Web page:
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Synthetic Genomics Creates Host Organism Optimized for Bio Industry

Xconomy San Diego — 

Scientists from Synthetic Genomics, the San Diego-based industrial biotech, have re-engineered a fast-growing microorganism found in salt marsh mud to maximize its production of proteins and to optimize other common bio-based processes.

The enhanced version of Vibrio natriegens, a marine bacterium of a type known as Gram-negative, could potentially replace Escherichia coli as the workhorse host organism for the biotech industry, according to research published online today in Nature Methods. V. natriegens has the fastest growth rate of any known organism, reproducing at a rate that doubles in less than 10 minutes.

While recombinant DNA technology has revolutionized biomedical research, Synthetic Genomics said the pace of developing new biological drugs, bio-based chemicals, food, and other products are constrained by the relatively slow growth rate of E. coli as a host organism. Scientists have used E. coli out of necessity, primarily because there were no suitable alternatives, according to Synthetic Genomics.

Privately held Synthetic Genomics was founded in 2005 by the human genome pioneer J. Craig Venter and the Nobel Laureate Hamilton Smith, who together serve as co-scientific officers. The company applies its capabilities in synthetic biology to invent new methods of bio-based production. In recent years, Synthetic Genomics has been working to create a specialized business, using its expertise in synthetic biology to develop new types of biotech lab supplies and products.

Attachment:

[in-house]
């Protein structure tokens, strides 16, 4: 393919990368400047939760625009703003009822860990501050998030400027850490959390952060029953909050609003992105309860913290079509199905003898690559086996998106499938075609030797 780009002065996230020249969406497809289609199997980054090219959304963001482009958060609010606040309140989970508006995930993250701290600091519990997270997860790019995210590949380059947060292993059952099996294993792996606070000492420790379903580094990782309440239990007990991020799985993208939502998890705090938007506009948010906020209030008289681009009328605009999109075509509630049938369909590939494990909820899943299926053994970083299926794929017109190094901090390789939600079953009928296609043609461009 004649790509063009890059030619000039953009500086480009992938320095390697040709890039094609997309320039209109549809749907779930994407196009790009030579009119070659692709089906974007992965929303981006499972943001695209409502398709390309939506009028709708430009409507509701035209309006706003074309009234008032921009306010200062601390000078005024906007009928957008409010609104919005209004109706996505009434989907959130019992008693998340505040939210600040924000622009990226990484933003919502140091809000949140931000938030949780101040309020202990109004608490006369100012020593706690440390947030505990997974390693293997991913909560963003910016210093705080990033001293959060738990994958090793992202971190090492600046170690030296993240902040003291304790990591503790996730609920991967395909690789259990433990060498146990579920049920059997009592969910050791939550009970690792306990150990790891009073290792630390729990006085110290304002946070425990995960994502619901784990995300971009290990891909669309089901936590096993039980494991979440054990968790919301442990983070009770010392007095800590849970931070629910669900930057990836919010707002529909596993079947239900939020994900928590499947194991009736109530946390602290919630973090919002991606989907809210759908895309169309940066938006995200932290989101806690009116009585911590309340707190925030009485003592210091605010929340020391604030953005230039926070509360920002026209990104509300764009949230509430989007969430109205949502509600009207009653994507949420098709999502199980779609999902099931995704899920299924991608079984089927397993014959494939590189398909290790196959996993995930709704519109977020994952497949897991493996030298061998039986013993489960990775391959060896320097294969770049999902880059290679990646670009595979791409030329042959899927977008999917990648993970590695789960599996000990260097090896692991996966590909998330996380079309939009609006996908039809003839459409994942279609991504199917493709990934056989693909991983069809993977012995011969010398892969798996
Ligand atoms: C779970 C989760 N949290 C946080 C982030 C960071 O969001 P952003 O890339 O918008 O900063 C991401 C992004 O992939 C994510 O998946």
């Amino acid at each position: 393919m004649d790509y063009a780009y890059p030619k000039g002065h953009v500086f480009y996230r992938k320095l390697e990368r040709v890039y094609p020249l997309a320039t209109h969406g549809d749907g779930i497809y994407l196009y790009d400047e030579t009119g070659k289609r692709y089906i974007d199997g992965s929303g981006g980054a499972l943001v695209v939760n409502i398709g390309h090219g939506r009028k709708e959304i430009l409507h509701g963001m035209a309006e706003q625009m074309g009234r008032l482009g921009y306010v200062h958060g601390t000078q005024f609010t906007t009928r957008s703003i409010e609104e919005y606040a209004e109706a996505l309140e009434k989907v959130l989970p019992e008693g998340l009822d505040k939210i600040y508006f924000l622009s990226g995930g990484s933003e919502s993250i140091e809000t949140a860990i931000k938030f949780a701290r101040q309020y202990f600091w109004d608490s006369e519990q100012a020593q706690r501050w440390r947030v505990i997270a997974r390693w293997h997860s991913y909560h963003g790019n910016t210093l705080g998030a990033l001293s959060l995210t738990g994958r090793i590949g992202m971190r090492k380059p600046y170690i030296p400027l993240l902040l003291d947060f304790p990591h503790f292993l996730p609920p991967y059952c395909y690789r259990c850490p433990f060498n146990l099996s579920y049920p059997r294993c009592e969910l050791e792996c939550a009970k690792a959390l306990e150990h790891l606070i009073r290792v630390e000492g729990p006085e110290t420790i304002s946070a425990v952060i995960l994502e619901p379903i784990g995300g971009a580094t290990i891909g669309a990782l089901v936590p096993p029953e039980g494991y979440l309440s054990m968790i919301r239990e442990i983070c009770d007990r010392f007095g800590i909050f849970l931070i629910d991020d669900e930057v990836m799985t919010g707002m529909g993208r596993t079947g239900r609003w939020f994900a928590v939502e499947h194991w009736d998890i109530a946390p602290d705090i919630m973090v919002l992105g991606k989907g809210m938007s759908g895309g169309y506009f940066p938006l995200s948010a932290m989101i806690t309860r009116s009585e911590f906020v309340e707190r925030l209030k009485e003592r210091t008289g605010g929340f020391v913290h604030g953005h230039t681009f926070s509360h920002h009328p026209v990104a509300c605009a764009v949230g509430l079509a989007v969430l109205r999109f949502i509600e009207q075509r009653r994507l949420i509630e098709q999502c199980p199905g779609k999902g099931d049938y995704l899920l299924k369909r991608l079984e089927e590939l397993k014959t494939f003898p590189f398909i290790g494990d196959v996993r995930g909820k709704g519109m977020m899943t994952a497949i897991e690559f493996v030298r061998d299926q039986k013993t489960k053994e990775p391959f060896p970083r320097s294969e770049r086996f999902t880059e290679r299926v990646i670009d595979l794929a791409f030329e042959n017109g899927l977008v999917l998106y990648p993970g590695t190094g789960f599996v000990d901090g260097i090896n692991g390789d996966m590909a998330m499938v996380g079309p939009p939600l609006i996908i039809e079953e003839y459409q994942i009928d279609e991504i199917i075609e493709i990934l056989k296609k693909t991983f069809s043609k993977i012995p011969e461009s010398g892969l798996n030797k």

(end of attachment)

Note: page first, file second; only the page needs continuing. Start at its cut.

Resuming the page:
Re-engineering V. natriegens to replace E. coli as an industry standard would likely increase the speed of innovation by accelerating protein expression, molecular cloning, and other bio-based processes, Synthetic Genomics said in a statement released this morning.

The scientists, led by Daniel Gibson, vice president of DNA technologies at Synthetic Genomics, have christened (and trademarked) their re-engineered bacterium Vmax. In the company’s statement, Gibson calls Vmax “a game-changing alternative to E. coli, the organism that has been a laboratory staple for decades.”

According to the company, the findings reported today set the stage for commercialization of Vmax cells for molecular cloning and protein expression. The company said Vmax is compatible with most laboratory kits, reagents, growth medium, and other standard materials used in biotech laboratories.

The company said it is already in the process of designing and synthesizing new Vmax cells that operate at even higher efficiencies and productivity.